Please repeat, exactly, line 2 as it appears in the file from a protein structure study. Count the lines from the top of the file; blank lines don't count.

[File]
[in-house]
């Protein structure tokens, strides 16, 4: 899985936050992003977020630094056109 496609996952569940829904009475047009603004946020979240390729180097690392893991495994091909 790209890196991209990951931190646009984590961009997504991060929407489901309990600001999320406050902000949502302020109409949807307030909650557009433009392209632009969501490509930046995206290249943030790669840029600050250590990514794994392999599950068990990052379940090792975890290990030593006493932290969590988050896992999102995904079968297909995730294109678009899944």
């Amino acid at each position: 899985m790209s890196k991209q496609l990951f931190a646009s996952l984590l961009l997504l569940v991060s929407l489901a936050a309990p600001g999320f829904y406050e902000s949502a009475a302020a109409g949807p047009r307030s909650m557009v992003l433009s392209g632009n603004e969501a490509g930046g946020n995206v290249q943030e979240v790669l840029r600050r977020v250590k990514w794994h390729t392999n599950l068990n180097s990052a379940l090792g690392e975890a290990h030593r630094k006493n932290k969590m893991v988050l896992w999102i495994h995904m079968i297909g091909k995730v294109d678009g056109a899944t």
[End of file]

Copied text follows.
């Protein structure tokens, strides 16, 4: 899985936050992003977020630094056109 496609996952569940829904009475047009603004946020979240390729180097690392893991495994091909 790209890196991209990951931190646009984590961009997504991060929407489901309990600001999320406050902000949502302020109409949807307030909650557009433009392209632009969501490509930046995206290249943030790669840029600050250590990514794994392999599950068990990052379940090792975890290990030593006493932290969590988050896992999102995904079968297909995730294109678009899944």